For many patients suffering from blood cancers and other blood diseases, a bone marrow transplant is the only cure. But for patients of Caribbean descent, that cure is often out of reach.
The Caribbean region ranks among the lowest in the world in success rates of finding bone marrow donor matches outside of the family, according to the Caribbean Bone Marrow Registry.
In an effort to make the life-saving treatment more widely available to individuals of Caribbean descent, the Cayman Islands Cancer Society, in collaboration with the Caribbean Bone Marrow Registry, is encouraging people to register to become bone marrow donors.
“The more people from our population that are registered, [the] greater chance that a patient from the region will receive a match,” said Arthur Dunk, director of the Caribbean Bone Marrow Registry.
So far, 400 people have joined Caribbean Bone Marrow Registry, which was established in 2013. Mr. Dunk hopes to get that number up to 100,000.
“What we’re doing now will be felt in five, 10 and 15 years, the effect will be felt by our children and grandchildren,” he said.
Finding a match
Before a person receives a bone marrow transplant, also called a stem-cell transplant, a donor must be found who has identical or nearly identical HLA (human leukocyte antigen)-matched bone marrow. HLA tissue types are inherited, so a person has a better chance of finding a bone marrow match from someone of the same racial or ethnic background.
Parents are not usually matches; siblings are often the best match, but only 30 percent of transplant patients find a match within their immediate family. Bone marrow registries help connect patients with unrelated HLA-matched donors.
Although the National Marrow Donor Program in the U.S. has more than 10 million registered donors, certain ethnic populations are underrepresented.
Caucasians of European descent have the highest probability – 75 percent – of finding an optimal unrelated bone marrow donor, according to a study in the New England Journal of Medicine. Black people in the Caribbean, on the other hand, have a 19 percent chance of finding an optimal bone marrow donor. Only black people of South or Central American descent have a lower chance – 16 percent – of finding an optimal donor. People of Hispanic Caribbean origin have a 40 percent chance of finding an optimal bone marrow donor, and people of native Caribbean descent have a 32 percent chance.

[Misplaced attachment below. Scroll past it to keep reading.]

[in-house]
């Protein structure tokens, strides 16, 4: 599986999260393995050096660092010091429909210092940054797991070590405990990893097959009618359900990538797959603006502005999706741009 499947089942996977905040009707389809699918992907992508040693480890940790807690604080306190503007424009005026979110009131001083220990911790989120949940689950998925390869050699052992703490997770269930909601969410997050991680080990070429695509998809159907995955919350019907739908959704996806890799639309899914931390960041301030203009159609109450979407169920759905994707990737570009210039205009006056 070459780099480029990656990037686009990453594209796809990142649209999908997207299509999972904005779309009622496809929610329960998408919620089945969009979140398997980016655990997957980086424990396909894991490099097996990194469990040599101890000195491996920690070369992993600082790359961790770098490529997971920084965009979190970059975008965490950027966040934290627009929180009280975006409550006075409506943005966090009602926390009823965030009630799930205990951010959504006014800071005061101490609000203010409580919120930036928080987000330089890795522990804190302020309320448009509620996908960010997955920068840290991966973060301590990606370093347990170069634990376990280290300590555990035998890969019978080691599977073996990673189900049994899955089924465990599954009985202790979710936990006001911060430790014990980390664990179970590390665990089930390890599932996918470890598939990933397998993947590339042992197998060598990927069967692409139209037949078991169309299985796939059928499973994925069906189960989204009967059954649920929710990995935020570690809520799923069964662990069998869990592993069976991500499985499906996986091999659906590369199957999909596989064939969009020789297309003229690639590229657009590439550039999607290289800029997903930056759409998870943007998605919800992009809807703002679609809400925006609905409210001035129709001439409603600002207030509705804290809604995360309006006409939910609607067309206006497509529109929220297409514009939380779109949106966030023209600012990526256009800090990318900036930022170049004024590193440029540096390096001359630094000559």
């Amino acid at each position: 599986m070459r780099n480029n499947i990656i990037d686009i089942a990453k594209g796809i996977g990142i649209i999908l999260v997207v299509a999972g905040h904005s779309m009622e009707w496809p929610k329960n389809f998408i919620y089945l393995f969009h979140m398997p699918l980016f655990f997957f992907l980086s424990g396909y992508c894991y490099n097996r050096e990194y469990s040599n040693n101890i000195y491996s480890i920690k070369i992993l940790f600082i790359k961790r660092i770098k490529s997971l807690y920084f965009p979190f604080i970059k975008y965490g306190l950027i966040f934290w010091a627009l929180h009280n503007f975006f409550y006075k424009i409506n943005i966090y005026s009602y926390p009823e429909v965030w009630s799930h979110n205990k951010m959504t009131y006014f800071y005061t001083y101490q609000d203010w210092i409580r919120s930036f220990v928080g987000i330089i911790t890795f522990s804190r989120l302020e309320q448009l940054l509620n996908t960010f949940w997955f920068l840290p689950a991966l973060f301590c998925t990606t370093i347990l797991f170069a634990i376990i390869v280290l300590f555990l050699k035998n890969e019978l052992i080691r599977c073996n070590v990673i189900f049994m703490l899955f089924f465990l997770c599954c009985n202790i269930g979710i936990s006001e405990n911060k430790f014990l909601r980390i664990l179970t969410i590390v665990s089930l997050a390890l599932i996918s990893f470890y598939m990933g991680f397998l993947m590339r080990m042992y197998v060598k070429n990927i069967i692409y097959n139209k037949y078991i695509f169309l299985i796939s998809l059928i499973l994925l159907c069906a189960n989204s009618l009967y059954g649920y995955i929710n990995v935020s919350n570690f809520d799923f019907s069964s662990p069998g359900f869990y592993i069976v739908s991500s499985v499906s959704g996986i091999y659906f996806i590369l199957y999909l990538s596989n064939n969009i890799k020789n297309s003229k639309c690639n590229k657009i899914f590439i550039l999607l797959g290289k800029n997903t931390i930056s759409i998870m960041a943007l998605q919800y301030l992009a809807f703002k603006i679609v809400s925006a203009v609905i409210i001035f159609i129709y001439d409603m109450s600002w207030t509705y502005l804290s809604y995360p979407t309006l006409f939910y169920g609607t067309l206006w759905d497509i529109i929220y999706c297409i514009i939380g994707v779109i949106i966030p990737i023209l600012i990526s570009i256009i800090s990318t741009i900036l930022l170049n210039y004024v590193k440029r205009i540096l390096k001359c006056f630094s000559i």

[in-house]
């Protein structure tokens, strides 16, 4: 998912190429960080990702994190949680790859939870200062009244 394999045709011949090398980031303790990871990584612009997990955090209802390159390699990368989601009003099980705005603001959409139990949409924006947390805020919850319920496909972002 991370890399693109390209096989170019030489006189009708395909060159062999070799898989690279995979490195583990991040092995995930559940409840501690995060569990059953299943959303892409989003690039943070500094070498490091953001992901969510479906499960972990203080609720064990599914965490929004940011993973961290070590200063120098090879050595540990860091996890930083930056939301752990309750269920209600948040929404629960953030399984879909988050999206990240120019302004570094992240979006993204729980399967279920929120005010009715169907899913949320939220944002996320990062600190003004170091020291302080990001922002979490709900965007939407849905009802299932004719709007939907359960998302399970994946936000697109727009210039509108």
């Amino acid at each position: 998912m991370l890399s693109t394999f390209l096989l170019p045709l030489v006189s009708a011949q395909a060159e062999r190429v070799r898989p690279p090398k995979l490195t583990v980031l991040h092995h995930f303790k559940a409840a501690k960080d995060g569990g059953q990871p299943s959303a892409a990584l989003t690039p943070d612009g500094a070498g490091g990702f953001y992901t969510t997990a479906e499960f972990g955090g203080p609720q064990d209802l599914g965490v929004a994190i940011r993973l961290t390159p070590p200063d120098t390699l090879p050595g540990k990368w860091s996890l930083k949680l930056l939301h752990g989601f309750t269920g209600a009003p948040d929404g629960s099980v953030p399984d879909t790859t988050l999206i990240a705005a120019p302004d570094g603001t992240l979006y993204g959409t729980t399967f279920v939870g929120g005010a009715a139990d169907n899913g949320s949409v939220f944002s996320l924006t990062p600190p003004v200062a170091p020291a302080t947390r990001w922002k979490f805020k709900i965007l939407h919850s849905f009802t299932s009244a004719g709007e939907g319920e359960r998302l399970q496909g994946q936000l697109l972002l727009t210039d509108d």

The registry is dedicated to helping individuals from the Caribbean, Latin America, and beyond who suffer from leukemia, sickle-cell anemia and other blood diseases, and who are in need of a bone marrow transplant or other support.
Natasha Macfadyen has become something of an expert on bone marrow donations since she was diagnosed with a rare disease of the bone marrow in 2012. Although she did not end up receiving a transplant, she has become an advocate for bone marrow donor registration, and began speaking with the Cayman Islands Cancer Society two years ago about creating a register here.
Only one in 300 people who register to become a donor is matched with a patient, according to Ms. Macfadyen. If a donor is matched, nine out of 10 donors will donate their stem cells in what Ms. Macfadyen says is a “quick and easy process similar to giving blood.”
Registration to become a bone marrow donor involves a cheek swab. No blood is taken. The cheek swab sample is then sent to a facility to be type-tested. There is typically a $75 fee to register, which covers the cost of the test.
At the Sept. 19, the Cayman Islands Cancer Society’s “Conquering Cancer” health fair, which coincided with the first International BoneMarrow Day, 186 donors registered. Kits provided by the Caribbean Bone Marrow Registry, and a $10,000 donation from Maples and Calder covered the testing fee.
Cayman Islands Cancer Society Operations Manager Jennifer Weber said, “Incredibly, there were people lined up all day long to become donors.”
Potential donors can come to the Cancer Society office to register. Those who can afford it will be asked to pay the $75 fee, but Ms. Weber said no one will be turned away because they can’t pay.